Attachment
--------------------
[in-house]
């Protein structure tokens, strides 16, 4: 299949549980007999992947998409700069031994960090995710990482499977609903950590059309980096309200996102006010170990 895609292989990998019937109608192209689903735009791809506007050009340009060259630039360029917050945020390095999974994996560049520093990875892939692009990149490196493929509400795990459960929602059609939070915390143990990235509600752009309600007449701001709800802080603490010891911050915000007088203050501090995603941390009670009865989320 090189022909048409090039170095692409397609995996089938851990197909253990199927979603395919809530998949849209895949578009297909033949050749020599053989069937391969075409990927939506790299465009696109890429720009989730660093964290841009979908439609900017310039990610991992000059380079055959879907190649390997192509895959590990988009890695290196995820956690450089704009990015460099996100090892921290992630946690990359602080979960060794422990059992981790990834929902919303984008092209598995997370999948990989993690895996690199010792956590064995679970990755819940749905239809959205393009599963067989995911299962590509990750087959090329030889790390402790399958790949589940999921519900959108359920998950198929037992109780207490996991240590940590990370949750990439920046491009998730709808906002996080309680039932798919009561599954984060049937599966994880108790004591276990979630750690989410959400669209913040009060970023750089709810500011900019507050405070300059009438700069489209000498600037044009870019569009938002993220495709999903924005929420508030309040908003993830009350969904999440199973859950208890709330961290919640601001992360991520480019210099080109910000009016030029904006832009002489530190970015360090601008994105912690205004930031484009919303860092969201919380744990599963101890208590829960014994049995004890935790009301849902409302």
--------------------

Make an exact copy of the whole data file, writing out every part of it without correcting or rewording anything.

[in-house]
């Protein structure tokens, strides 16, 4: 299949549980007999992947998409700069031994960090995710990482499977609903950590059309980096309200996102006010170990 895609292989990998019937109608192209689903735009791809506007050009340009060259630039360029917050945020390095999974994996560049520093990875892939692009990149490196493929509400795990459960929602059609939070915390143990990235509600752009309600007449701001709800802080603490010891911050915000007088203050501090995603941390009670009865989320 090189022909048409090039170095692409397609995996089938851990197909253990199927979603395919809530998949849209895949578009297909033949050749020599053989069937391969075409990927939506790299465009696109890429720009989730660093964290841009979908439609900017310039990610991992000059380079055959879907190649390997192509895959590990988009890695290196995820956690450089704009990015460099996100090892921290992630946690990359602080979960060794422990059992981790990834929902919303984008092209598995997370999948990989993690895996690199010792956590064995679970990755819940749905239809959205393009599963067989995911299962590509990750087959090329030889790390402790399958790949589940999921519900959108359920998950198929037992109780207490996991240590940590990370949750990439920046491009998730709808906002996080309680039932798919009561599954984060049937599966994880108790004591276990979630750690989410959400669209913040009060970023750089709810500011900019507050405070300059009438700069489209000498600037044009870019569009938002993220495709999903924005929420508030309040908003993830009350969904999440199973859950208890709330961290919640601001992360991520480019210099080109910000009016030029904006832009002489530190970015360090601008994105912690205004930031484009919303860092969201919380744990599963101890208590829960014994049995004890935790009301849902409302």